Emile van der Does de Willebois, Senior Financial Sector Specialist at the World Bank, writes about a new report on the ever-more sophisticated methods used to hide bribes, stolen assets and other criminal proceeds from the World Bank’s Stolen Assets Recovery Initiative.
It’s easy to set up a company. If I want to start a business and limit my personal liability, all I have to do is fill out some forms, pay a registration fee and, presto, an entirely new, separate entity is born. I am no longer just Emile van der Does. I am also the 100% shareholder and director of ABC Ltd.
There might be other steps needed before you can actually start doing business, but the first step – the creation of a legal person — tends to be a simple, straightforward process, certainly in the world’s financial centers.
On the whole that is a good thing: Impediments to free enterprise should be minimal. But the fact that I’ve now limited my liability should not allow me to hide my identity: people doing business with ABC Ltd. should still be aware that they’re dealing with me – an actual person, not just a figment born of a piece of paper. But such transparency is not always the norm, which is where problems can start.
Released today by the Stolen Asset Recovery initiative (StAR) of the World Bank and the UN Office on Drugs and Crime, “The Puppet Masters” explores how government officials hide ownership and control of corrupt assets behind constructions of paper. To paraphrase the famous English judge Lord Denning, these constructions are the puppets that dance to their master’s bidding.
Virtually all grand corruption cases involve a company, trust, or foundation (“corporate vehicles” in the report’s terminology) that has been created to conceal the beneficial owner’s identity.
Take the case of Diepreye Alamieyeseigha, former governor of Nigeria’s Bayelsa State. He used companies with innocuous sounding names — “Santolina Investment Corporation” (incorporated in the Seychelles) and “Salomon and Peters Limited” (incorporated in the British Virgin Islands) — to conceal his beneficial interest in and ownership of monetary and real estate assets he acquired through bribery and corruption.
Or Bruce Rappaport, former Ambassador of Antigua and Barbuda to Israel and Russia, who bought an “off the shelf” company called Offshore Services Limited, renamed it IHI Debt Settlement, and used that entity to defraud his government of US$ 14 million. Or US lobbyists Jack Abramoff and Michael Scanlon, who set up the American International Center (incorporated in Delaware), a supposed think tank that in reality was a sham created to divert funds to entities they owned and controlled.
The list goes on. And a system that allows for the participation of corporate vehicles in our financial traffic, without insisting on transparency of who is driving them, allows such corruption to continue.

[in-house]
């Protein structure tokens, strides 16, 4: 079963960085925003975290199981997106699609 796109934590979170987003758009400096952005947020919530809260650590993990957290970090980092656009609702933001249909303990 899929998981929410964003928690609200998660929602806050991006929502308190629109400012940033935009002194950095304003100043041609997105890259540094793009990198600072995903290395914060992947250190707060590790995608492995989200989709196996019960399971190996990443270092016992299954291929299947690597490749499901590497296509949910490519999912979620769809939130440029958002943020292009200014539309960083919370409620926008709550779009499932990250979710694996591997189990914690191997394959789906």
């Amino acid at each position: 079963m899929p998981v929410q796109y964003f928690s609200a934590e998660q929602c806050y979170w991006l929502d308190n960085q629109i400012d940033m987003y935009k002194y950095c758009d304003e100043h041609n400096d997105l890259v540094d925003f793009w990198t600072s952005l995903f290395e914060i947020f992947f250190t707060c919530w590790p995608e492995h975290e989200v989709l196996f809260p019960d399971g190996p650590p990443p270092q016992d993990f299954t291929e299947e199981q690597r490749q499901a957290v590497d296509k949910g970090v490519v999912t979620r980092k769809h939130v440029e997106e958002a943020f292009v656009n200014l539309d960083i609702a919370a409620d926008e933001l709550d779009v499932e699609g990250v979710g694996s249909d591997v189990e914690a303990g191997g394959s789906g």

So it appears that instruments intended to facilitate business, encourage charity or limit liability can also be used for illegal ends. How can we combat this and ensure adequate transparency? We all know that a puppet can only dance if someone is pulling the strings. It follows that identifying the puppet master behind such corrupt schemes is a crucial step. How do we do that?
Our report recommends that governments pursue several lines of attack to address this problem. First, governments should analyze the situation in their country to determine which entities are most often abused and how. This information should be made public.
Those dealing with the corporate vehicles– banks, legal advisers, accountants – should conduct proper due diligence when establishing a business relationship and find out who pulls the strings.
Is the director the real director or is he a nominee for someone else? Who is behind the shareholding company? Does the listed shareholder take instructions from someone else? They should not be allowed to remain willfully blind to corrupt operators.
Meanwhile, governments should increase financial support to their corporate registries, improve expertise and make sure that those registries contain a minimum standard of information – notably on directors, shareholders and relevant officers.
There are limits to what regulation can do, however. Sophisticated criminals can beat nearly any system. Therefore law enforcement needs to step up its game. Financial and legal literacy of investigators and prosecutors needs to improve. They need to be able to distinguish a legitimate legal structure that makes economic sense, from one that is designed to conceal and confuse. They also need to be able to understand the ways these structures can be manipulated.
In The Puppet Masters, we are proposing key moves to re-engineer the infrastructure upon which corrupt money flows rely. To stop criminals from gaming the system, governments and the private sector must take action on several fronts. StAR will continue its work to return the issue to the international agenda. I hope you’ll join us in keeping the debate alive.
Emile van der Does de Willebois started his career working for the Office of the Prosecutor at the International Criminal Tribunal for the former Yugoslavia in The Hague. Subsequently he worked in private practice specializing in banking and securities law. He joined the World Bank in 2004, and has been involved in technical assistance to Eastern Asian Pacific countries on Anti Money Laundering and Counter Terrorism Financing (AML/CFT). He specializes in issues of abuse of legal entities, beneficial ownership and the use of non-profit entities for terrorist purposes.